Rurouni Kenshin Vol. #14 - Mania.com



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Mania Grade: B+

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Info:

  • Art Rating: A+
  • Packaging Rating: A
  • Text/Translatin Rating: A
  • Age Rating: 13 & Up
  • Released By: Viz Media
  • MSRP: 7.95
  • Pages: 192
  • ISBN: 1-59116-767-1
  • Size: B6
  • Orientation: Right to Left

Rurouni Kenshin Vol. #14

By Megan Lavey     August 07, 2005
Release Date: May 15, 2005


Rurouni Kenshin Vol.#14
© Viz Media


Creative Talent
Writer/Artist:Nobuhiro Watsuki
Translated by:Kenichiro Yagi
Adapted by:

What They Say
As the Juppongatana or "Ten Swords" move to attack those at Aoi-ya (Kaoru, Yahiko, Misao and the rest of the Kyoto-based spy clan), Kenshin - accompanied by Sanosuke and Saito - squares off against one of his most powerful opponents yet: Shinomori Aoshi, former Okashira or "head" of the Oniwabanshu. Bound by promises to both return Misao's "Aoshi-sama" to her safely, and to face Shinomori himself in a climatic, decisive battle, the time is now to learn once and for all who has the will to love, who has the will to die...and who has the will to fight.

The Review
With simultaneous fights going on between Saito and Usui, the group at the Aoi-ya versus the rest of the Juppongatana and Kenshin versus Aoshi, there's no lack for action in this volume as the Kyoto Arc continues.

Packaging:
We're still using the original tankoubon art with a new background, and this time it is one of the lovelier pictures. Really, the art for this volume through vol. 16 are all absolutely gorgeous and I wouldn't mind owning it in poster form. Additional kudos goes to Viz for keeping the artwork flipped horizontally, the way it was intended to be seen. It's a portrait shot of Kenshin and the main members of the Juppongatana - Shishio, Sojiro, Yumi and Hoji. On the back, we get to see a picture of Saito lighting up (no, his cigarette hasn't been replaced by a lollipop). Extras include the typical glossary and ads for other Viz Media releases.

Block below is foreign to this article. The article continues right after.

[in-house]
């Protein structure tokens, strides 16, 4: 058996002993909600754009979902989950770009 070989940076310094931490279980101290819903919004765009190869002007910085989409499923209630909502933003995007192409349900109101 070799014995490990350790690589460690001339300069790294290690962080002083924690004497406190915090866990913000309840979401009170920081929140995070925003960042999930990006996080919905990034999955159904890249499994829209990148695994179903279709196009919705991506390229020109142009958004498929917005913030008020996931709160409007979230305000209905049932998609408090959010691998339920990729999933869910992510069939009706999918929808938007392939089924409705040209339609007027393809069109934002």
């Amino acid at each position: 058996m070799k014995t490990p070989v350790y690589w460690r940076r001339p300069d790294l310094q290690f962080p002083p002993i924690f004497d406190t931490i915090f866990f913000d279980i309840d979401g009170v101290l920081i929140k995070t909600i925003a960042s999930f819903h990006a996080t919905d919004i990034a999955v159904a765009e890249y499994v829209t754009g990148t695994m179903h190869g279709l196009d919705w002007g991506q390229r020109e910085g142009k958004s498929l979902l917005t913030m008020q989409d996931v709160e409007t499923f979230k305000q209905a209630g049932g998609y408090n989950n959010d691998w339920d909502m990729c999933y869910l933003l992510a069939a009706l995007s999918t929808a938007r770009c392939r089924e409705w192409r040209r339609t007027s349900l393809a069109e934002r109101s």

Artwork:
Watsuki has come a long way from the beginning of the series and one of the things that Viz has done with it is to preserve the integrity of the battle scenes. Watsuki began to integrate more and more complex kanji into the battle scenes when the attacks are called that are tightly meshed with the art of the battle itself. Viz chose to not touch this artwork and left the kanji/fight scene intact and provides a translation of the kanji in a small box nearby.

Text:
The grammatical errors seem to be a thing of the past as there is a very solid translation throughout the book.

Content (may contain spoilers):
His fight with Anji over, the defeated ex-priest decides to give a gift to Kenshin's group - that members of the Juppongatana are currently converging on the Aoi-ya to attack Kaoru, Misao and the others left behind. Kenshin is torn between going back to aid them and pressing on. Putting his faith in his request to Hiko a few volumes ago, they press on.

Kenshin prepares to fight Usui, but Saito steps in and takes over the fight - knowing that Kenshin would be unable to kill the blind warrior. The ensuing fight is even more psycological than the last and pits Saito's beliefs against Usui's. And you get to see that there's more sides to a Gatotsu than there are blades in a jackknife.

Kenshin, Sano and Yumi head on, but Kenshin is distracted when he senses ki coming from Hoji's office. Ignoring Yumi's request not to go in there, he does and finally faces Shinomori Aoshi in the fight that's been in the making since the initial Oniwabanshu arc at the beginning of the series.

Comments
As the Kyoto arc continues, we get to see Saito in action and even more glimpses of the man that was once one of the leaders of the Shinsengumi. Really, there was no one who could fighting Usui other than Saito, and it's Saito's manipulation of Usui's arrogance that brings him down in the end. The end result is actually a lot more gory than in the anime - Usui's body is literally ripped in half by Saito's final attack and you see him hanging from the wall. It's very gruesome and not for the faint of heart.

After some scenes where the battle at the Aoi-ya gets started, we switch over to what Kenshin, Sano and Yumi are doing. The banter between Sano and Yumi is hilarious as he hauls her around the compound like a sack of potatoes. Kenshin detects Aoshi in Hoji's office and goes in to fight him despite Yumi's protest - but it turns out to be an act anyhow since Shishio has planted Aoshi in there to begin with in order to enable Yumi to spy on Kenshin's fighting techniques.

The fight between Kenshin and Aoshi is one of the more interesting ones, but again, it all seems like a rehash of earlier fights between both Kenshin and Aoshi and Aoshi and Okina. The main difference here is that you get see what exactly Kenshin has learned from his training to get the Amakakeru no Hirameki. Sano comments that Aoshi has gone into this fight expecting to die, yet Kenshin has discovered he has a lot to live for. Kenshin has to get this point across to Aoshi, and that's the only way the fight will end with both of them still alive. I love the little bit of ironic humor in the end, and a lot of the humor is toned down in the anime. It's that quality that for me keeps the story flowing smoothly.

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